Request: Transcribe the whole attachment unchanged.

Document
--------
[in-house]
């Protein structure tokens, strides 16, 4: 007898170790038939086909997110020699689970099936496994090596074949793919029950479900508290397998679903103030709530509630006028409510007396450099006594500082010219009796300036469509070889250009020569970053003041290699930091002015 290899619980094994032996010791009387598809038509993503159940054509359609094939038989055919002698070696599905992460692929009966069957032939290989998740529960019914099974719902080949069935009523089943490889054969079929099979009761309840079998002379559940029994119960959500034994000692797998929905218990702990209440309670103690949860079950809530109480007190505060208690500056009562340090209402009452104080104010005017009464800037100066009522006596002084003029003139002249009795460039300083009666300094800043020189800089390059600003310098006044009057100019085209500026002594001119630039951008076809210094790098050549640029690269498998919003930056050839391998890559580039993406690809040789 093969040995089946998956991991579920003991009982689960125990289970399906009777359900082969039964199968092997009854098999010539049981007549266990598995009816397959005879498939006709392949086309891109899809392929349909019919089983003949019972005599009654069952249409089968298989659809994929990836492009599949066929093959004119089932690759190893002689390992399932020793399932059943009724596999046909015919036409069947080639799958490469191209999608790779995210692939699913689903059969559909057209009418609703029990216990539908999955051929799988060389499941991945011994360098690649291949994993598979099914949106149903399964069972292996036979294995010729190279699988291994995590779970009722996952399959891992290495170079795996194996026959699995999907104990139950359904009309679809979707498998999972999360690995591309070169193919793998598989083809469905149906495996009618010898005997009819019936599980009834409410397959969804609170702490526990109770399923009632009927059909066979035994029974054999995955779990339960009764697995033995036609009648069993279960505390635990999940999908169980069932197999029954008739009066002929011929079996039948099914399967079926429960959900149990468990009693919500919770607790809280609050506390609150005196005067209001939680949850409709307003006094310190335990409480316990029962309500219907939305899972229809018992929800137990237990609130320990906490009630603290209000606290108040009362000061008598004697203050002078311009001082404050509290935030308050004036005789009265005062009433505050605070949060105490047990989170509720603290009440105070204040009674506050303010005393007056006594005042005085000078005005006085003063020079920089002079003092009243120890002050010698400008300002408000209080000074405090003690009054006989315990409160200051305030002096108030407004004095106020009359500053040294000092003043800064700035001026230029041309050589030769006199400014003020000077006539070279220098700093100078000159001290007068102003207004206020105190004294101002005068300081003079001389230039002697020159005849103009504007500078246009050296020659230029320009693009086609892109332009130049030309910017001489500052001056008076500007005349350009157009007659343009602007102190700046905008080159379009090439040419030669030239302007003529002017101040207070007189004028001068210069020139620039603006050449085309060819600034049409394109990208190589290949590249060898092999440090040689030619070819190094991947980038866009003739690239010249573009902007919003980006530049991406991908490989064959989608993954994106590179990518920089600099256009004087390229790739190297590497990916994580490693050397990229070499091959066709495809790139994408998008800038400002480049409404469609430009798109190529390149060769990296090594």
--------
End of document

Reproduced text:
[in-house]
């Protein structure tokens, strides 16, 4: 007898170790038939086909997110020699689970099936496994090596074949793919029950479900508290397998679903103030709530509630006028409510007396450099006594500082010219009796300036469509070889250009020569970053003041290699930091002015 290899619980094994032996010791009387598809038509993503159940054509359609094939038989055919002698070696599905992460692929009966069957032939290989998740529960019914099974719902080949069935009523089943490889054969079929099979009761309840079998002379559940029994119960959500034994000692797998929905218990702990209440309670103690949860079950809530109480007190505060208690500056009562340090209402009452104080104010005017009464800037100066009522006596002084003029003139002249009795460039300083009666300094800043020189800089390059600003310098006044009057100019085209500026002594001119630039951008076809210094790098050549640029690269498998919003930056050839391998890559580039993406690809040789 093969040995089946998956991991579920003991009982689960125990289970399906009777359900082969039964199968092997009854098999010539049981007549266990598995009816397959005879498939006709392949086309891109899809392929349909019919089983003949019972005599009654069952249409089968298989659809994929990836492009599949066929093959004119089932690759190893002689390992399932020793399932059943009724596999046909015919036409069947080639799958490469191209999608790779995210692939699913689903059969559909057209009418609703029990216990539908999955051929799988060389499941991945011994360098690649291949994993598979099914949106149903399964069972292996036979294995010729190279699988291994995590779970009722996952399959891992290495170079795996194996026959699995999907104990139950359904009309679809979707498998999972999360690995591309070169193919793998598989083809469905149906495996009618010898005997009819019936599980009834409410397959969804609170702490526990109770399923009632009927059909066979035994029974054999995955779990339960009764697995033995036609009648069993279960505390635990999940999908169980069932197999029954008739009066002929011929079996039948099914399967079926429960959900149990468990009693919500919770607790809280609050506390609150005196005067209001939680949850409709307003006094310190335990409480316990029962309500219907939305899972229809018992929800137990237990609130320990906490009630603290209000606290108040009362000061008598004697203050002078311009001082404050509290935030308050004036005789009265005062009433505050605070949060105490047990989170509720603290009440105070204040009674506050303010005393007056006594005042005085000078005005006085003063020079920089002079003092009243120890002050010698400008300002408000209080000074405090003690009054006989315990409160200051305030002096108030407004004095106020009359500053040294000092003043800064700035001026230029041309050589030769006199400014003020000077006539070279220098700093100078000159001290007068102003207004206020105190004294101002005068300081003079001389230039002697020159005849103009504007500078246009050296020659230029320009693009086609892109332009130049030309910017001489500052001056008076500007005349350009157009007659343009602007102190700046905008080159379009090439040419030669030239302007003529002017101040207070007189004028001068210069020139620039603006050449085309060819600034049409394109990208190589290949590249060898092999440090040689030619070819190094991947980038866009003739690239010249573009902007919003980006530049991406991908490989064959989608993954994106590179990518920089600099256009004087390229790739190297590497990916994580490693050397990229070499091959066709495809790139994408998008800038400002480049409404469609430009798109190529390149060769990296090594």